Aviation is facing the prospect of imminent mass stand-downs after multiple news organisations reported on Thursday afternoon that Victoria will join NSW in lockdown.
It comes after Rex deputy chairman John Sharp said this week current border closures and restrictions had closed 80 per cent of his business, while the TWU told Australian Aviation earlier this month stand-downs would be inevitable if restrictions increased.
On Thursday afternoon, news outlets including the Herald Sun and ABC reported a snap lockdown of Victoria will be announced later today, with state leaders currently meeting to discuss its length.
It comes after cases in the state rose to 16, including residents who visited an AFL match between Geelong and Carlton at the MCG last Saturday. Already 1500 primary close contacts have been asked to fully isolate.
The lockdown, Victoria’s fifth, will reportedly begin at midnight tonight and would see what remains of domestic aviation ground to a near-total halt with NSW now three weeks into its own lockdown.
Data from FlightRadar24 reveals that on Tuesday just 76 flights departed Sydney Airport, down from 270 on 18 June. Meanwhile, in Melbourne on Wednesday, only 144 of 260 scheduled flights took off. That was in itself a slight improvement of the recent low of 74 recorded on 19 June.
It will mark the first time since the start of the pandemic that both Victoria and NSW have been in lockdown at the same time.
Earlier this week, Rex deputy chairman John Sharp became the first major Australian airline chief to publicly call for the government to provide more assistance.
In an interview with US news channel CNBC, he said, “If we don’t do something for airlines, there won’t be too many left at the end of this.
“It’s devastating to see the impact. It’s really knocked out the vast majority of our business.
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“We’ll lose revenue and we’ll have people we’ll have to pay people who we can’t generate income from. We’re back to where we were at the beginning of the COVID pandemic.
“Unless government are prepared to assist business, a lot of business will close. If this NSW lockdown continues for any length of time, it’s been suggested it could be for up to six weeks, government assistance will be needed.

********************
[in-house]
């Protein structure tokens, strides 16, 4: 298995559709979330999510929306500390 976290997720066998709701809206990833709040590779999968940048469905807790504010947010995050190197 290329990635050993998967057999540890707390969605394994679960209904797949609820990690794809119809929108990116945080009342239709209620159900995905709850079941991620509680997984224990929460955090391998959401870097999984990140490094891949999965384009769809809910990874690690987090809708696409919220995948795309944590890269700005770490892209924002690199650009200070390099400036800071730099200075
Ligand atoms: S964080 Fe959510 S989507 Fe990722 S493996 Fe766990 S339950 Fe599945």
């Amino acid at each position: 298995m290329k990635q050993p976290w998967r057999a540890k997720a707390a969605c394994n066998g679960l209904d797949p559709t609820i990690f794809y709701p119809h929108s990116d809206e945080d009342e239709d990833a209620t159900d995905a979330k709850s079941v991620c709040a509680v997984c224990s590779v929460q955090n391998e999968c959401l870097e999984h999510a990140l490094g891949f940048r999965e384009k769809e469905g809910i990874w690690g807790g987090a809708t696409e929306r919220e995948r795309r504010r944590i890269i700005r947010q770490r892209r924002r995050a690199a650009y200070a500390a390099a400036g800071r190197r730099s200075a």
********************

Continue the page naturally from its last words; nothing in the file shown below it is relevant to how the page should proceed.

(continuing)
“Governments have to start floating people’s boats again. If governments want to keep an industry alive, they’re going to have to help us. No airline can keep paying people when you don’t generate the revenue to keep employing them.”
TWU national secretary Michael Kaine told Australian Aviation recently that businesses had so far kept workers active but the situation would “inevitably” change if restrictions rumbled on.
“People are currently working on ordinary hours,” said Kaine. “But for many in aviation, that itself is hard because they’re not getting the overtime and overnight allowances that they’ve become accustomed to.
“Clearly, casuals and part-timers will be used as a minimum, so they’re already suffering.
“But in terms of stand down, they haven’t been triggered yet. We had some pre-meetings with companies, which we are working with to attempt to avoid that.
“But it’s going to be an inevitability, particularly if the New South Wales situation doesn’t improve.”
Kaine said there are already calls in a couple of companies for staff to take unpaid leave.
“That means workers are going to be left to the vagaries of any potential social security system with no dedicated aviation payment,” he added.
When states and territories locked out NSW at Christmas due to the Northern Beaches cluster, it cost Qantas alone $400 million.
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